Alan grinned at Ron lying on the floor of Bonnie's living room, "So, am I going to get one of those breakfasts Bonnie always used to rave about?"
"Everything okay?" a woman's voice drifted out of the bedroom behind Alan.
"Nobody's naked, you can come out," Alan called.
The woman who came out wore the top half of the red and white pajamas that Alan had the bottoms for.
"I really feel awful for imposing on you like this," she apologized to Ron and Bonnie.
"How long am I going to sit here?" Ron had asked the day before as he remained seated in Bonnie's living room.
"You'll sit there until you realize you're a complete jerk," she snarled. She looked over at the clock, "Which should have been ten minutes ago."
Another fifteen minutes passed before the doorbell rang and she buzzed the person downstairs in without even asking who it was. Three minutes later Bonnie opened the door and looked down the hall. Ron wondered if he should simply strangle Alan, hit him in his 'too perfect' face, or bang his head against the wall.
He heard Alan's voice as the actor neared the apartment, "Sorry, I don't know the roads and got lost."
"That's fine," he heard Bonnie say. Ron's anger and jealousy tied his stomach in knots. "Ron apologizes for the dropped call this morning, he was going to tell me he was on his way to the airport to see me."
"Ron's here?" Alan laughed. "Great! You've got to meet him."
Ron wondered who in the world Alan was talking to. A minute later Bonnie had ushered Alan into the living room where Ron sat, along with a woman he'd never seen before.
Bonnie made the introductions, "Mary, this is my… at the moment I'm not sure what the term is, Ron Stoppable. Ron, Mary Prowskiwicz, Alan's fiancé." The man from Middleton stared at Mary. There was no way in the world Alan could be engaged to this woman. She was short and stout, with a broad face covered by too many freckles and a prominent nose. Bonnie and Alan must have concocted this scheme after they realized he was on to them. 'Mary' must have been the best they could hire on short notice - no way could those two be a couple. "He's so happy to see you again," Bonnie lied to Alan, "that he's taking us all out to an expensive restaurant."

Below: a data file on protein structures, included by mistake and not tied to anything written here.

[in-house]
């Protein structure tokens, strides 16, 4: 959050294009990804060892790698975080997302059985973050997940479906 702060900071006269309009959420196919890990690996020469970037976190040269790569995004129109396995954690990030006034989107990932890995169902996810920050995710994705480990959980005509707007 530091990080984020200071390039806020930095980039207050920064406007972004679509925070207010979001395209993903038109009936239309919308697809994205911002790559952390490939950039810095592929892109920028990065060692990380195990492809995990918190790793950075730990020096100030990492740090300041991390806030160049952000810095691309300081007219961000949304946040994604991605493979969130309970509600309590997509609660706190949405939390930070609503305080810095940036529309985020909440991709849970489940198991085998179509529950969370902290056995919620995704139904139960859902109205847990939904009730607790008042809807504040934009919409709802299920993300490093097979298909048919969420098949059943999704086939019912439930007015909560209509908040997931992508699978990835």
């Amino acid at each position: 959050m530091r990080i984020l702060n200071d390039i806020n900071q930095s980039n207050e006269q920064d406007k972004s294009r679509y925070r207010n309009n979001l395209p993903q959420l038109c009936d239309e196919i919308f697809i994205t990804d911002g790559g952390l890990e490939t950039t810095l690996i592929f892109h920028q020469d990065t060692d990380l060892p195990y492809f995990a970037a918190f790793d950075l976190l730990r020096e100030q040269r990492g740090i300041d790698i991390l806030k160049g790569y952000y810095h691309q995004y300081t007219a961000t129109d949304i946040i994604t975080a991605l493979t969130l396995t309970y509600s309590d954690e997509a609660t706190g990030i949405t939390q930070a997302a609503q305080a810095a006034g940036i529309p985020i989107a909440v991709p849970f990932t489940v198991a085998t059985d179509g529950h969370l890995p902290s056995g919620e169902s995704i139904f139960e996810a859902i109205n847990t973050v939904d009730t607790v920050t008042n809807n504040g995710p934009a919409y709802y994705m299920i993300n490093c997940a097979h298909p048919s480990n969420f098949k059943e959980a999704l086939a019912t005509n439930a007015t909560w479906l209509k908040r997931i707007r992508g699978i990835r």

Bonnie kept up the silent treatment towards Ron on the way to the restaurant, but Alan kept up a steady stream of stories about his efforts to find a job, and several thanks to Bonnie for letting them stay at her place. Mary hoped for a job also, and her interviews at a couple script departments had gone better than Alan's efforts to land a job acting.
About fifteen minutes after they were seated in the fanciest restaurant within ten miles of Bonnie's apartment, and just after she encouraged both Alan and Mary to order the lobster, Ron understood what Alan saw in Mary. She had to be the most fascinating woman he had ever met. She listened attentively when he spoke, asked questions and encouraged him to speak more, laughed when he told a joke, and told her own life stories so amazingly well that Bonnie caught Ron leaning towards Mary and hanging on her every word. The brunette's foot came down on top of Ron's, hard. Bonnie had a very good reason to be angry with him.
"Really," Mary apologized again to Ron and Bonnie as she stood holding Alan's hand, "we shouldn't take the bedroom. We could have taken the couch and floor."
"Don't be silly," Bonnie told her. "I promised you the bed when I invited the two of you to stay here. Ron wouldn't dream of asking you to give it up - would you Ron?"
He shook his head 'no', then tried to change the subject. "I'll see what Bonnie has in the 'fridge and work on breakfast. I'll try to get to the grocery store this morning and-"
"No," Bonnie interrupted, "you'll be sitting in the studio with me today, remember?" Of course Ron could not remember that, but agreed any way. "We'll stop and pick something up on the way home this afternoon," she told the other couple. "Is there anything you'd like for supper tonight or breakfast tomorrow?" After listening to their suggestions she asked what their plans were for the day.
Ron moved into the kitchen and started making omelets as Alan and Mary listed the studios they hoped to visit that afternoon.
As he drove her to the set for Tomorrow is Another Day Bonnie remained silent. Ron wanted badly to say something, but his mouth felt too dry. Once at the studio he tried to stay out of the way as much as possible. On two earlier trips he'd spent days at the studio watching Bonnie work, and hated it. He recognized this as down payment toward his punishment.
During lunch in the studio commissary he tried to apologize, but she cut him short.
"You don't trust me!" she insisted. "Do you think I'd cheat on you behind your back? You really don't have a high opinion of me, do you?"
"I'm sorry. It's just that you're so gorgeous I really can't believe you're interested in me. I mean-"
"I keep asking you to move in with me, and you don't think I'm interested? God almighty, Ron, do you think I've asked anyone but you? You're the one who keeps turning me down."
"I want to finish college-"
"And when is that going to be? The rest of us graduated."
"Last degree, I promise."
By the end of the day's shooting Bonnie had relaxed a little. At the grocery store she flirted with him, and he managed to get fresh with her in the produce section and bought flowers. After supper and before retiring to the section of floor beside her couch he worked off a little more of her anger with a back rub.